The basis of the debate about migration into European countries is the perception that immigrants are unskilled and poor. Hence, the narrative goes, their arrival hurts the wages and employment prospects of less educated natives. At the same time, very little discussion is devoted to the patterns and economic consequences of emigration from European countries to other developed countries. The recent high-profile book by Collier (2013) is a typical example of this approach.

Yet, the data indicate this might all be misguided. As Docquier and Marfouk (2006) and Grogger and Hanson (2012) have already pointed out, the profile of recent international migration patterns does not fit the stereotypes described above.

First, a large portion of labour migration flows is from OECD countries to other OECD countries. Foreign-born residents comprised 7.7% of OECD countries’ population in 2000 and about 10% in 2010, and over half of those were from other OECD countries. Second, the share of college graduates among recent immigrants exceeds the college share among the native population in virtually all OECD countries. In some cases the share of college-educated among recent immigrants is four to five times as large as the college-educated share among natives.

We address the critical question of the overall impact of these migration patterns on the labour markets of OECD destinations in a recent paper (Docquier et al. 2014) that is included in the September issue of the Economic Journal. In this paper, with the help of a simple macro model and recently-collected, high-quality data, we evaluate the effects of immigration and emigration flows during the 1990s and 2000s on native wages in 35 OECD countries (the club of rich nations).

New data on migration

In our study we document the above migration patterns by using a new and improved database that provides bilateral migrant stocks for 1990 and 2000. The database is constructed by combining data from the national censuses of a large number of destination countries with imputed data (in the case of missing data) for a small percentage of migrants. The database measures migration stocks for both college-educated and non-college-educated workers between every pair of the 195 countries in the world. More details about its construction can be found in Artuc et al. (2015). We use it to construct net immigration and emigration net flows by education level for all OECD countries in the 1990s.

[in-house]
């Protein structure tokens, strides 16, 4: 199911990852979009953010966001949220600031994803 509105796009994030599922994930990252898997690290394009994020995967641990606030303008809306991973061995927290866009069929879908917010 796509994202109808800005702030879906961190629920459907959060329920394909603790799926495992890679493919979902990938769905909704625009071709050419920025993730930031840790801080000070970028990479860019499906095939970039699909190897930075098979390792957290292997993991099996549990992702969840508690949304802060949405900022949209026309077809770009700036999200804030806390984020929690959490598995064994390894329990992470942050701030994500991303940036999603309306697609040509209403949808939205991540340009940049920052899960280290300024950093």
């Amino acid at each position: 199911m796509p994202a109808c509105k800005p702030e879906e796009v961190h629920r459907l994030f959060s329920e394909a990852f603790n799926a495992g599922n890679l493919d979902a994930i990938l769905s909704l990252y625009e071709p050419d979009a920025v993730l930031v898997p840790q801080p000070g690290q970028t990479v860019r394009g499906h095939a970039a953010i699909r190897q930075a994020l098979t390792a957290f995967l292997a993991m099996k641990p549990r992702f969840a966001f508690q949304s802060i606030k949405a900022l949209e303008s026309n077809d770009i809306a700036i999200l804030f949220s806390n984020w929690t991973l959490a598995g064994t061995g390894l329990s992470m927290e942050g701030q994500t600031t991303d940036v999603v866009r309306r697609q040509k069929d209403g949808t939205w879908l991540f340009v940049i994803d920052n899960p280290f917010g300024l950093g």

The data clearly bring out the interesting patterns of skilled immigration in OECD countries. In all but a handful of cases, the share of college-educated within the net immigration flows is larger than the share of college-educated among natives. Even more interestingly, positive selection of migrants on skills and education also characterises emigration flows from OECD countries. The net emigration rates among the college-educated exceeded the rates among less educated in almost all of the OECD countries. Almost no attention has been devoted by researchers to investigating the effects of emigration from OECD countries, and the absence of detailed emigration data is the main culprit.

The effect of migration on the wages of less educated natives

In our paper, we calculate the effects of immigration and emigration on wages and employment of 35 OECD countries during the 1990s. Most interestingly, we focus on the effect of immigration on the wages of less educated natives – the group thought to be most harmed by new arrivals. We use our new dataset in a simple labour market model of demand and supply at the national level to determine wages in each country.

The existing estimates of the labour market effects of immigration in the literature sometimes conflict with each other. A large part of the disagreement, however, is based on evidence from US labour markets, and limited to moderate differences in the wage impact of immigration on less educated workers. We take a different approach here. Our simple, but robust and widely used model of the aggregate country labour demand and labour supply captures the extent of the disagreement within the literature by simply using different estimates of the fundamental parameters of this model. In particular, we construct different scenarios by using different values for: (i) the elasticity of relative demand between college and non-college-educated; (ii) the elasticity of relative demand between native and immigrant workers; (iii) the strength of human capital externalities; and (iv) the elasticity of aggregate labour supply.